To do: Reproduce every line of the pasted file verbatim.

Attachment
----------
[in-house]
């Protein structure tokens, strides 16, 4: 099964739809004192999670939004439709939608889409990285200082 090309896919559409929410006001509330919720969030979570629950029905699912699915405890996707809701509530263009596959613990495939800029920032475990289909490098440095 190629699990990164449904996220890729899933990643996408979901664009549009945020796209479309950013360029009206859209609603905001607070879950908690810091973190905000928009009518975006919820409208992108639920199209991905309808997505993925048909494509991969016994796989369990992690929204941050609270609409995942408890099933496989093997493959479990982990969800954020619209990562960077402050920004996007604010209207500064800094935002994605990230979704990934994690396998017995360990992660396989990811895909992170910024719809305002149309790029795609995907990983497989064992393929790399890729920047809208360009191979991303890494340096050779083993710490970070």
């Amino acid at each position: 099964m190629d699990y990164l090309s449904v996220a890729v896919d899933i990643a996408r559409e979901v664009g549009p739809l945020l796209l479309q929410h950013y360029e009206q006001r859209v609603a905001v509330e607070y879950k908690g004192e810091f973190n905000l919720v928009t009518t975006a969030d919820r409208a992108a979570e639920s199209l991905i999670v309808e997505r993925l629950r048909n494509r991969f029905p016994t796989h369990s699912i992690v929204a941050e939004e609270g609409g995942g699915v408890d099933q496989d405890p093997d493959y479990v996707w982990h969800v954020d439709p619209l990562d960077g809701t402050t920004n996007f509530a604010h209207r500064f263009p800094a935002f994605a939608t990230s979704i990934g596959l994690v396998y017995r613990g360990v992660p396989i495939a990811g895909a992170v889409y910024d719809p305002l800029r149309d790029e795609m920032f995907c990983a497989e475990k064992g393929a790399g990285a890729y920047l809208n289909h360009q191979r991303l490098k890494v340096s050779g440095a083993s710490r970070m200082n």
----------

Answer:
[in-house]
């Protein structure tokens, strides 16, 4: 099964739809004192999670939004439709939608889409990285200082 090309896919559409929410006001509330919720969030979570629950029905699912699915405890996707809701509530263009596959613990495939800029920032475990289909490098440095 190629699990990164449904996220890729899933990643996408979901664009549009945020796209479309950013360029009206859209609603905001607070879950908690810091973190905000928009009518975006919820409208992108639920199209991905309808997505993925048909494509991969016994796989369990992690929204941050609270609409995942408890099933496989093997493959479990982990969800954020619209990562960077402050920004996007604010209207500064800094935002994605990230979704990934994690396998017995360990992660396989990811895909992170910024719809305002149309790029795609995907990983497989064992393929790399890729920047809208360009191979991303890494340096050779083993710490970070």
């Amino acid at each position: 099964m190629d699990y990164l090309s449904v996220a890729v896919d899933i990643a996408r559409e979901v664009g549009p739809l945020l796209l479309q929410h950013y360029e009206q006001r859209v609603a905001v509330e607070y879950k908690g004192e810091f973190n905000l919720v928009t009518t975006a969030d919820r409208a992108a979570e639920s199209l991905i999670v309808e997505r993925l629950r048909n494509r991969f029905p016994t796989h369990s699912i992690v929204a941050e939004e609270g609409g995942g699915v408890d099933q496989d405890p093997d493959y479990v996707w982990h969800v954020d439709p619209l990562d960077g809701t402050t920004n996007f509530a604010h209207r500064f263009p800094a935002f994605a939608t990230s979704i990934g596959l994690v396998y017995r613990g360990v992660p396989i495939a990811g895909a992170v889409y910024d719809p305002l800029r149309d790029e795609m920032f995907c990983a497989e475990k064992g393929a790399g990285a890729y920047l809208n289909h360009q191979r991303l490098k890494v340096s050779g440095a083993s710490r970070m200082n």